“This is in my opinion the finest reconstruction of the thought-world of somebody accused in an early modern witch trial yet made, making sense of elements that most people would find wholly fantastic.”  —Ronald Hutton, University of Bristol, Pomegranate

About the Author

Emma Wilby is an honorary fellow in history at the University of Exeter and the author of Cunning Folk and Familiar Spirits.


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12 of 12 people found the following review helpful By Green Stone on August 26, 2011
Format: Paperback Verified Purchase
Emma Wilby's compelling and dense study of the Witchcraft confessions of Isobel Gowdie from 1662 in Scotland, "celebrated as the most extraordinary on record in Britain", is a thoroughly impressive analysis, which does not lack for humor, wit, and subtly intuitive nuances of observation and speculation, to propel one enthusiastically through its 546 pages of text. Then too, the reach of this book is far beyond Isobel herself, though she be its inspiration: reading this book will reveal intriguing details about the lives of practitioners of magic and folk traditions in early modern Europe.

WIlby's study is wide-ranging, making use of some of the most modern studies in the psychology of "recovery of false memories" in psychotherapy, as well as the inriguing existence of "dark" shamanism among the Yanomamo in the Amazon, the more modern mazzeri in Corsica, and elsewhere. She points out that scholars have tended to sentimentalize shamanism and have formerly ignored these "dark" aspects, yet such explorations assist in understanding such things as Isobel's speculated shamanistic rides on plant stalks to shoot at members of her community with "elf arrows," sometimes passionately exclaiming, as she flew, "horse and hattock in the divells name!"

Scholar though she is, Wilby clearly takes delight, as any vital, robust and imaginative person among us will, in the passionate, imaginative, lusty, altogether charming spirit of Isobel, which innocently, ironically and perhaps tragicomically, shines through in testimonies given to persons who would use them to eventually put her to death. Wilby often reveals an open admiration for these aspects of Isobel, for instance by labelling a section of her book, "Isobel's Beautiful Curses.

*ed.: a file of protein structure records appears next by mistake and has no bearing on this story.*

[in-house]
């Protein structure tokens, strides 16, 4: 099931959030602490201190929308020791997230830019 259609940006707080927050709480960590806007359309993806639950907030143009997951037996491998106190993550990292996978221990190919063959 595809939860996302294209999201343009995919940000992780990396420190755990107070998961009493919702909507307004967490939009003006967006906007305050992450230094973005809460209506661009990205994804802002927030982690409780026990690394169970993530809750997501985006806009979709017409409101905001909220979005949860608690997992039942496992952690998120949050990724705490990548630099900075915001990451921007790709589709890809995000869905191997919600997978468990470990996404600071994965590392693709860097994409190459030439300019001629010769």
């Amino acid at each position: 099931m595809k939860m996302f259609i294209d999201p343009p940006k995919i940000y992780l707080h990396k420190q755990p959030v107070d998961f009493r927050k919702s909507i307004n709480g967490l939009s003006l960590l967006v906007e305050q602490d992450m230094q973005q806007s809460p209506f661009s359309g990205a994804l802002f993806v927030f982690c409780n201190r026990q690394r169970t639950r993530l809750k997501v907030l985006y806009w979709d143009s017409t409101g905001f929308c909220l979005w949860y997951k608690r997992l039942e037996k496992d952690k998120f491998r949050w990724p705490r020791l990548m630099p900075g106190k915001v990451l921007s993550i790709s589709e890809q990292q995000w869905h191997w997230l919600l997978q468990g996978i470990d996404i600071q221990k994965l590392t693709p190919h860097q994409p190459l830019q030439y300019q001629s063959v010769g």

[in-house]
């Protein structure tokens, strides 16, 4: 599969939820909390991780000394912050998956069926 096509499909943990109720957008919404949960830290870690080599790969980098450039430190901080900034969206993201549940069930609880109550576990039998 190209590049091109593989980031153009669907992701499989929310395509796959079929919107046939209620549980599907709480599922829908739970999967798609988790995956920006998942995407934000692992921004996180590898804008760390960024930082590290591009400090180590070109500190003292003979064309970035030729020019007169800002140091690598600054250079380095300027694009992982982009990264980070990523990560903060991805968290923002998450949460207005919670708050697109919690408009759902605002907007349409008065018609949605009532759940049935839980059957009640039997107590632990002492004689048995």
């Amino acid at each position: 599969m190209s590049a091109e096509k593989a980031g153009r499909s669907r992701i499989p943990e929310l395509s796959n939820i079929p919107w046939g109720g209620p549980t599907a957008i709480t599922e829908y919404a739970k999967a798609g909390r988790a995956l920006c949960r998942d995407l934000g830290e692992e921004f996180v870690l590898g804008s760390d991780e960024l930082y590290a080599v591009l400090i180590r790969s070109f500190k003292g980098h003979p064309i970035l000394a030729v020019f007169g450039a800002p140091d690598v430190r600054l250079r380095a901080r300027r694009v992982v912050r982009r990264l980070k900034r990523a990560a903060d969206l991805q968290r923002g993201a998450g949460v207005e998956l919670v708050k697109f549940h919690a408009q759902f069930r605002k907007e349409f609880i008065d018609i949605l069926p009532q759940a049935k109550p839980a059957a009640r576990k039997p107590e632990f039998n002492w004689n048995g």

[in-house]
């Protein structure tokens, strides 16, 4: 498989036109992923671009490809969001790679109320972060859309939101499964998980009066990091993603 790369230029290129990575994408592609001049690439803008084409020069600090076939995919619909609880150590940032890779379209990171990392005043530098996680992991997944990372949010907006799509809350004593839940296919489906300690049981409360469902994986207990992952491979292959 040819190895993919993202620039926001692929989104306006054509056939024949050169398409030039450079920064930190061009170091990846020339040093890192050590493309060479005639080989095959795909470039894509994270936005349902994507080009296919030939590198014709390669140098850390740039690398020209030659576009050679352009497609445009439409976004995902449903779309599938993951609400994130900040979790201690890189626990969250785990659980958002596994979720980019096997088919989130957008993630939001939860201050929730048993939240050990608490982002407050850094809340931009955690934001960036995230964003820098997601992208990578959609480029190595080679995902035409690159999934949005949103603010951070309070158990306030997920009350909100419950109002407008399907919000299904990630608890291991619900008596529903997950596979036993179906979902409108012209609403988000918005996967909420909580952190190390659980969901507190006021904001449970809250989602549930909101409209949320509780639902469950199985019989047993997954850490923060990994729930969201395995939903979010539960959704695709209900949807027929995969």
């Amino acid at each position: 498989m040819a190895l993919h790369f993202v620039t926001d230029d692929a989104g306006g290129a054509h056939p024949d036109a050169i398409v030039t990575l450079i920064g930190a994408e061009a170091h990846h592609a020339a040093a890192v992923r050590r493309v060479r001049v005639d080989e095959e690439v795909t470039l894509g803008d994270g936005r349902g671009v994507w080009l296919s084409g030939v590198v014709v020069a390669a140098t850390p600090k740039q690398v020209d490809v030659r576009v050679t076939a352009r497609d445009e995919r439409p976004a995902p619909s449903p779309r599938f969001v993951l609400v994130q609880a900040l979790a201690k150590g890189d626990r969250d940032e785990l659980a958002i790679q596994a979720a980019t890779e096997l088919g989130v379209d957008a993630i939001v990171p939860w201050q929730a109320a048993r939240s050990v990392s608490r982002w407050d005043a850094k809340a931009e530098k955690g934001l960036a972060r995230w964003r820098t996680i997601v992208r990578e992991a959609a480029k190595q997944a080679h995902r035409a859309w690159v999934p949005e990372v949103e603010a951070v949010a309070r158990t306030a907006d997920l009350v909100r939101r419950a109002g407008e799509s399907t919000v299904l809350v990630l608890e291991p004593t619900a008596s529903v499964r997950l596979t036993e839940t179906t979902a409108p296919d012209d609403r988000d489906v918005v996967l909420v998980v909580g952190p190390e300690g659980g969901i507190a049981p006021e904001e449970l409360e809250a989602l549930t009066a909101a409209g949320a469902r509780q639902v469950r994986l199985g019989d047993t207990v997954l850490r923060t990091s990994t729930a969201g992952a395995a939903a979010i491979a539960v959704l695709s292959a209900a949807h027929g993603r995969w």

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17 of 19 people found the following review helpful By Randy Conner on January 27, 2011
Format: Paperback Verified Purchase
I can't praise this book enough. I chose it as one of the texts for my upcoming "Wisewomen and Witches" graduate course before it was published, and am I glad I did! For those who appreciate Hutton's work, you'll find equally scholarly writing and referencing here. For those like myself who find Hutton's work extremely problematic, you'll find here an illuminating account of how non-Christian and hybrid beliefs did not die thanks to Christianity satisfying everyone--how ludicrous--but rather metamorphosed and innovated in conjunction with epoch and locality. Wilby, like Ginzburg, "Ecstasies," does not shy away from shamanistic links. Nor does she launch, as Hutton, Diane Purkiss, and Cynthia Eller do, misogynistic attacks on those like Margaret Murray, Jane Harrison, and Marija Gimbutas, whose insights, in spite of flaws, were brilliant. Wilby's book respects the past and yet offers a very postmodern, multidimensional view of her subject that others in her field would most assuredly not have been capable of achieving. BRAVO!!!
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1 of 1 people found the following review helpful By James on June 5, 2014
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Once obtaining and reading this book, all others on witchcraft pale in comparison. This is a holy text as far as I'm concerned. It's very difficult to obtain, and I had to order directly from the publisher. Seek it out: you won't regret it.